The Mayan Ruins of Copan

Trip Start Feb 01, 2012
1
14
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Trip End Feb 21, 2012


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Where I stayed
Hotel La Posada
What I did
Copan National Park
Macaw Mountain bird park

Flag of Honduras  ,
Tuesday, February 14, 2012


We had to rush a bit this morning since we had to find a breakfast place and be back by 8:30 for the excursion to the Copan ruins.  We wandered around before finding a quick nice place on the corner opposite the square.  Clare had a continental breakfast and David and I had tipicos with egg, beans, tortilla & plantains.  It was good - so was the coffee.

We walked to the ruins - it was a decent walk and the scenery had its points of interest.  We passed a bird, horse, and some cattle with two calves.  There were also some stelae with carvings along the road.  When we got to the site, we were assigned a guide and his name was Marvin.  His English was quite good but he used the word "mature" in a way that I couldn't quite figure out.  He also used a familiar American expression that I can't remember now and it bothers me.  We walked to the ruins along a path where he pointed out various trees - the mahogany, a variety of ceipa that was sacred to the Mayas and we call a kapok tree.  He also pointed out a tree with peeling bark that was called something like naked skin (Gumbo-limbo) and was used to treat skin diseases.  There must have been others but now I can't remember them.  Ah, yes, some sort of cedar tree was also quite prevalent.  I was quite interested because we haven't gotten much in the way of botanical information except for the trees that Lou knows such as the Pink Showers tree that we saw yesterday and the buttercup tree and the flamboyant.  Marvin also mentioned that a lot of plants and animals of Central America are not native.  Oh, he also pointed out the jicaro* tree that has gourds from which maracas are made.  (*Crescentia alata (variously called Mexican Calabash, Jicaro, Morrito, Winged Calabash [1]) is a species in the trumpet-flower family Bignoniaceae, native to southern Mexico and Central America south to Costa Rica.  from Wikipedia)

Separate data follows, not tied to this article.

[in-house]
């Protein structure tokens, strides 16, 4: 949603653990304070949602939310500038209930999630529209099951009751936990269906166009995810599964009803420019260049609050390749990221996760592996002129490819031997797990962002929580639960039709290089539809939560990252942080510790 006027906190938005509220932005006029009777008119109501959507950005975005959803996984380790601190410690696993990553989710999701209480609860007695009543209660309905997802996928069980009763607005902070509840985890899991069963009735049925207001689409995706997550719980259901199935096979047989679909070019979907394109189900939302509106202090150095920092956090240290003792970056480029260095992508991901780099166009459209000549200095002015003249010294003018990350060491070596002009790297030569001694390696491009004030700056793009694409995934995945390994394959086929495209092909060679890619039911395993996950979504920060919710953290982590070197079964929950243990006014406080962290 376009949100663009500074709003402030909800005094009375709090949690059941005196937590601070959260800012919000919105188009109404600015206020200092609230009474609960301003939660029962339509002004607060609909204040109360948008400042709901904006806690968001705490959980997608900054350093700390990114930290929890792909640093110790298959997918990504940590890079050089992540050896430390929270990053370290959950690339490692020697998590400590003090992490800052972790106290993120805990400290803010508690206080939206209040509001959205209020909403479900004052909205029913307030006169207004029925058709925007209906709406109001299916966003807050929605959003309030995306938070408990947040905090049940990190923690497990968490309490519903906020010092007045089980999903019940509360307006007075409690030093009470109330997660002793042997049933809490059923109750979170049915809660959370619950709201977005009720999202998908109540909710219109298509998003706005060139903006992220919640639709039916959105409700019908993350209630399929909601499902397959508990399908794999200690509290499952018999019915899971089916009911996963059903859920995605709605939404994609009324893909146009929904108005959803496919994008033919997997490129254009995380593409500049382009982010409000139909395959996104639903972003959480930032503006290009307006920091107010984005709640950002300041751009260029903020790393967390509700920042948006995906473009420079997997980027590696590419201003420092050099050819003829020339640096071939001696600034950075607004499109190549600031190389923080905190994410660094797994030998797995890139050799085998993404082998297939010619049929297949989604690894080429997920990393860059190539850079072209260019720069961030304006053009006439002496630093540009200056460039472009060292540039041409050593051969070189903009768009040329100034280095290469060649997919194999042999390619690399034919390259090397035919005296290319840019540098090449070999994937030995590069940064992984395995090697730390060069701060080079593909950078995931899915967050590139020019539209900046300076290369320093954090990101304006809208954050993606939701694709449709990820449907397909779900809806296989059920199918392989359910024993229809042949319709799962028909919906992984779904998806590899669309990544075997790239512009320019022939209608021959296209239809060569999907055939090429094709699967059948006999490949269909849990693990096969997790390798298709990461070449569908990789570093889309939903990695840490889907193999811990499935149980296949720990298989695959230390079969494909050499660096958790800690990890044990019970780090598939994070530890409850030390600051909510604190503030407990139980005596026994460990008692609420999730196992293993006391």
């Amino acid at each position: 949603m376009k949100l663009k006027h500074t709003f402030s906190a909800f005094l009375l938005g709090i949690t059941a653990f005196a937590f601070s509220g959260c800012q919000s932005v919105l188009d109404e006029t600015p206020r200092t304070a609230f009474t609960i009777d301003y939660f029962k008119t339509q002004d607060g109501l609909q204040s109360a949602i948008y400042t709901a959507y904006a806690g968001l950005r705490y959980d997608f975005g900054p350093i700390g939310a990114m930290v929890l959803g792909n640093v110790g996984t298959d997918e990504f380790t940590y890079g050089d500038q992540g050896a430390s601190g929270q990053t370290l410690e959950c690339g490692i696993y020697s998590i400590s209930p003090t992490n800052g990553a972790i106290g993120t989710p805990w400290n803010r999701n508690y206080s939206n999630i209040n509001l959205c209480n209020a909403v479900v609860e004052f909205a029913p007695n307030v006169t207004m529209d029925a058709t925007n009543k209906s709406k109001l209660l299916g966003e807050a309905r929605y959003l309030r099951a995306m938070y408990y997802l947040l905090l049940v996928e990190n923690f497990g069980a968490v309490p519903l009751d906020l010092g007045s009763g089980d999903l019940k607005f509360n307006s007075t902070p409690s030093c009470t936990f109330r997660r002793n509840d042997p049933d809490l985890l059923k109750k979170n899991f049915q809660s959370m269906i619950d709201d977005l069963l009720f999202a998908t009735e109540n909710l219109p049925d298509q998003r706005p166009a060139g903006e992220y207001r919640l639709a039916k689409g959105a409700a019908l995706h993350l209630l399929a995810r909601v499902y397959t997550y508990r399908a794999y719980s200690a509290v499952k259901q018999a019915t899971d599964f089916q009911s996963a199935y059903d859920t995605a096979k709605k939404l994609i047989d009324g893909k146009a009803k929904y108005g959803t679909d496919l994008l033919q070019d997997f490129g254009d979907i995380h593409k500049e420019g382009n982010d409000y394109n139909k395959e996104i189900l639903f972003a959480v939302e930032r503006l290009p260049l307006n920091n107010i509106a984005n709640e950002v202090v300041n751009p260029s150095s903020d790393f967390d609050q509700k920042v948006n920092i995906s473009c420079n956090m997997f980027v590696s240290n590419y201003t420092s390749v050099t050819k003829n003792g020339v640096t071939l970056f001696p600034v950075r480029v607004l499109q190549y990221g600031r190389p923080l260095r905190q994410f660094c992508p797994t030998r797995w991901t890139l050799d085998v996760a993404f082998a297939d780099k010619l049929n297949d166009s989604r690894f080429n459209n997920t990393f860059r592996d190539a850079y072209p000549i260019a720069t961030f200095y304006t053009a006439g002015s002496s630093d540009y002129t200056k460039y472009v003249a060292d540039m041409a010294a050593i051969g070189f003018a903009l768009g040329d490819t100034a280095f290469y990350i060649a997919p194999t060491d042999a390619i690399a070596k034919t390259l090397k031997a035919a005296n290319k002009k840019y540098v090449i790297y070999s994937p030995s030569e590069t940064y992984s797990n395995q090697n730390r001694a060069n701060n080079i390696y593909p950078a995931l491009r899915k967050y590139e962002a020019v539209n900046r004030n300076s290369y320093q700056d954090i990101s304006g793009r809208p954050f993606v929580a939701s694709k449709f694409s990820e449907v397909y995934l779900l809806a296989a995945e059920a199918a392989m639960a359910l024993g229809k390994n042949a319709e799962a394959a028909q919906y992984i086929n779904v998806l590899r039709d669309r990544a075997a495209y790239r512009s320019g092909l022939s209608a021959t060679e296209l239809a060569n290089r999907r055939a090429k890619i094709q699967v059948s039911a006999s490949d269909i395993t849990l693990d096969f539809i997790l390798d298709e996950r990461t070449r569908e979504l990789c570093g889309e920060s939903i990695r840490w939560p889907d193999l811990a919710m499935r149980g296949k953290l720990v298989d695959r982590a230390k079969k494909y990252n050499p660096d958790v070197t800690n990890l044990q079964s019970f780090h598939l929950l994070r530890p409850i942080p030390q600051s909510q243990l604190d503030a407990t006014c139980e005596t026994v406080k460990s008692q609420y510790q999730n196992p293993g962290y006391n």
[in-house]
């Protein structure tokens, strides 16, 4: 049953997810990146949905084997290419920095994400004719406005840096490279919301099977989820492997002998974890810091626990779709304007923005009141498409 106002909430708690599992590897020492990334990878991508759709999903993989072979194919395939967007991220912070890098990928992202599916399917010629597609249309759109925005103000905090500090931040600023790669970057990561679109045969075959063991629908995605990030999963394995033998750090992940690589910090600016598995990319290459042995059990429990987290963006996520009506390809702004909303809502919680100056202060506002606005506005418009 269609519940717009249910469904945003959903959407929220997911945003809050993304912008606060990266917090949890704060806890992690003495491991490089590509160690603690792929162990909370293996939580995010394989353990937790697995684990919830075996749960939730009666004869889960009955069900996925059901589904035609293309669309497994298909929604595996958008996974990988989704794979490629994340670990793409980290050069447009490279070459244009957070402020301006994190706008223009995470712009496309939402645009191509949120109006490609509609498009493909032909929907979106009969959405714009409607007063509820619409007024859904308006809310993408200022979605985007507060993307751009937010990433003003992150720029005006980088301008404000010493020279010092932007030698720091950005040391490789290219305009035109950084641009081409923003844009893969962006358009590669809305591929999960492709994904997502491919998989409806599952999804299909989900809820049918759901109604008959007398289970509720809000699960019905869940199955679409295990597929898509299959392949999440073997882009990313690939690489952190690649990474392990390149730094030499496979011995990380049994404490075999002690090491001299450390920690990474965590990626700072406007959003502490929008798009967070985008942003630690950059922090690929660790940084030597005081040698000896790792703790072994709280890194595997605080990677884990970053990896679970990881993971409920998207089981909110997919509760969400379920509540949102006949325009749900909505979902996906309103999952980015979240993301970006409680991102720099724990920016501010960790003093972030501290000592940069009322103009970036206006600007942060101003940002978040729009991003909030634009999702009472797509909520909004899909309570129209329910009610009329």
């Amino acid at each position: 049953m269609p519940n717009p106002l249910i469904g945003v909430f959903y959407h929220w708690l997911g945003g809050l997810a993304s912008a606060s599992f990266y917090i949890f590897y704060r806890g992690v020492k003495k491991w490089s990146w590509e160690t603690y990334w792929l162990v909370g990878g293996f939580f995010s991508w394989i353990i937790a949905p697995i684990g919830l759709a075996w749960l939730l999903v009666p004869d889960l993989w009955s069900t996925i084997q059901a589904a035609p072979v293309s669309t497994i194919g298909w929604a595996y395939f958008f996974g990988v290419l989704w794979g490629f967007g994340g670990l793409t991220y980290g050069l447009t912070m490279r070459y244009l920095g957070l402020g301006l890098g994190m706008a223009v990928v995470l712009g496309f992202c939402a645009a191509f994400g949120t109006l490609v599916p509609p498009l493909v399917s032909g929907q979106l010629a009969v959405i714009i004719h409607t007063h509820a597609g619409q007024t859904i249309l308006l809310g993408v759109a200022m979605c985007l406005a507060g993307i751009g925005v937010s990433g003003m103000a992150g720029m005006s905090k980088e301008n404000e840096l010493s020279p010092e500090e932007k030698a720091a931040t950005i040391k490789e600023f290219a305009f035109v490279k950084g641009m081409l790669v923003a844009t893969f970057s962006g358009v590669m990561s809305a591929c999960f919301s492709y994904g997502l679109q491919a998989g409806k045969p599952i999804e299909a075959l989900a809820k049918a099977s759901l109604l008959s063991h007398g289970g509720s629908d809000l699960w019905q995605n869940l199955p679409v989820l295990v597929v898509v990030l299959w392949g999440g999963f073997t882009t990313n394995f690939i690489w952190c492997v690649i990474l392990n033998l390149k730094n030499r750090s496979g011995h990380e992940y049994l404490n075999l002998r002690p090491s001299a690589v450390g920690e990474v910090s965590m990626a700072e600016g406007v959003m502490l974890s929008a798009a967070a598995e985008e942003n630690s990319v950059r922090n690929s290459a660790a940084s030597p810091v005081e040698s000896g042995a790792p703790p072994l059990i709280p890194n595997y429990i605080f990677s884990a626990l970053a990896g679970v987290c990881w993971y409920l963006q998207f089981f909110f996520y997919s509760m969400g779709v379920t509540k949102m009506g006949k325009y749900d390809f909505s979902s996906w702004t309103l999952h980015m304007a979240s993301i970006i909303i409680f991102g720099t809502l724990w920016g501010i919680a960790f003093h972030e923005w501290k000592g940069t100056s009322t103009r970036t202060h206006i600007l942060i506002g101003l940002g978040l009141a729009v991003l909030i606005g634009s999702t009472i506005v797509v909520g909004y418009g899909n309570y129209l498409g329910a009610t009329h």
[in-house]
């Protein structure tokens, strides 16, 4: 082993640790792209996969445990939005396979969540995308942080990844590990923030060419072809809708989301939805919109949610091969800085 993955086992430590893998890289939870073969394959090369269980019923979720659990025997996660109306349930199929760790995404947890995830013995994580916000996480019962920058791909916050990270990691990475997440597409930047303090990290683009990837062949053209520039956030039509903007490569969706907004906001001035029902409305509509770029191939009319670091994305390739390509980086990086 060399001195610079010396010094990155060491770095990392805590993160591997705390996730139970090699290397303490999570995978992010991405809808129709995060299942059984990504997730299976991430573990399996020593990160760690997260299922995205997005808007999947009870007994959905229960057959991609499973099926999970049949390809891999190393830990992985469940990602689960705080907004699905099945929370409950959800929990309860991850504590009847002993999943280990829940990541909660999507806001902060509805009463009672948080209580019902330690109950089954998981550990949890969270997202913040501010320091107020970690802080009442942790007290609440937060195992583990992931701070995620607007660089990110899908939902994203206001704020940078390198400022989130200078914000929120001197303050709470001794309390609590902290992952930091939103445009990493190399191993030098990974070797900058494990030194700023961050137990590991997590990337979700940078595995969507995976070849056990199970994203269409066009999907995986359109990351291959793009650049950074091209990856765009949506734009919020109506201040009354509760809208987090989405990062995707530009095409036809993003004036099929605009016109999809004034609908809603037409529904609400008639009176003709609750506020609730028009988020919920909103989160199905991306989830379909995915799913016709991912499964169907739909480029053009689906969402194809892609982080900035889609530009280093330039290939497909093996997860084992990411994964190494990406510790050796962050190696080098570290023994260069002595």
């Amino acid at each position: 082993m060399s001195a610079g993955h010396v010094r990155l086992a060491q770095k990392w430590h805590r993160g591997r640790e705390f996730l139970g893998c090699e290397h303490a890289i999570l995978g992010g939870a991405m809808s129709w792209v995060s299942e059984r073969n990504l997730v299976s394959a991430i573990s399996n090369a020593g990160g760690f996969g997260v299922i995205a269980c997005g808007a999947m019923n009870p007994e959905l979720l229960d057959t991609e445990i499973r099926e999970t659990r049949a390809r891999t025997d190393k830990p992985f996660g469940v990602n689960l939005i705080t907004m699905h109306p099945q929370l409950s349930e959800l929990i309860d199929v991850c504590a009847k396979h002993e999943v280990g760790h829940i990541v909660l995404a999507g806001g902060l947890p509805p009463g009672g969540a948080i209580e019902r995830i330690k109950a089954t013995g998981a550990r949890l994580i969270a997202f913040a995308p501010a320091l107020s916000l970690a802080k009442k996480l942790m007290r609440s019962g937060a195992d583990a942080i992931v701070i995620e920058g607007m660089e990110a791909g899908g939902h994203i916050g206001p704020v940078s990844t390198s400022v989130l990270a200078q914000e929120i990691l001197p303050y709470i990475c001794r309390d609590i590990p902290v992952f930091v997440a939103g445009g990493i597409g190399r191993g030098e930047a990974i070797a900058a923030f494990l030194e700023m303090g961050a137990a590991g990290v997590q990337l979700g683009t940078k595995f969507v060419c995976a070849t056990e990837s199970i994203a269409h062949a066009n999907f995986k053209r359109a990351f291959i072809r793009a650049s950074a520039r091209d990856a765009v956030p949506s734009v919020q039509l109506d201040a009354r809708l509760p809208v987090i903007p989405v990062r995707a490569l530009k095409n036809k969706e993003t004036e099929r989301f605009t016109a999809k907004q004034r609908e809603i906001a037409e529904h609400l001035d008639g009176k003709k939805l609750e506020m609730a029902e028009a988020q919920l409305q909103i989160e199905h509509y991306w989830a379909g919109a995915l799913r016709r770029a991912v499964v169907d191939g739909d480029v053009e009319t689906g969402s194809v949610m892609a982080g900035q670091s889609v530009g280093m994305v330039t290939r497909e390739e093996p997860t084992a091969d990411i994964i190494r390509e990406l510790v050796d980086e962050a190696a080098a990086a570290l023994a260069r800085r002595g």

We climbed up over an unexcavated mound into the West Court and looked at the reconstructed pyramids and the various stelae situated around the court.  The carvings were quite visible although the colors were pretty much gone.  They have started to move the carvings and stelae into the museum and replace them with concrete replicas in order to stave off further erosion.  From the West Court we went up and over to get to where we saw the famous Hieroglyphic Stairs.  This is the longest written carving in all of the Americas I believe.  From there we went to the ball court where Marvin explained how the captain of the winning team was sacrificed and became a god.  The teams played in response to some catastrophe or need in order to please the gods so it was not really sport.  They had a rubber ball that weighed over 3 kilos and they could not touch it with their hands, feet, or head so they bounced it off their chests, shoulders, thighs, etc. 

Then we walked into another area that had a number of carvings in the middle of an area where the Mayans sat on stone benches and watched the proceedings - the Ceremonial Court.  Our guide did mention several of the 16 Copan kings and the last was named Rising Sun.  Marvin said he was more like the setting sun since he was the last one.  The most famous was 18 Rabbits.  He pointed out at least one of the doorways to the tunnels, but I thought that he said the tunnels were only used by the excavators and not the Mayans.

After the formal tour was over, I followed David and Clare to the Museum where I was finally able to see Cama Zotz, the bat god.  Apparently he doesn't get a lot of attention since he is a god of the underworld and associated with death.  He is not that cute but I was certainly excited to see the rather large representation in the middle of a wall exhibit.  They also have a huge model of the special altar - the Rosalilia - with paint - it is reddish pink with white, green and yellow.  There were more carvings here and some of the faces were quite natural looking.  There was the sculpture of the old woman's head and I don't know how I could have missed it.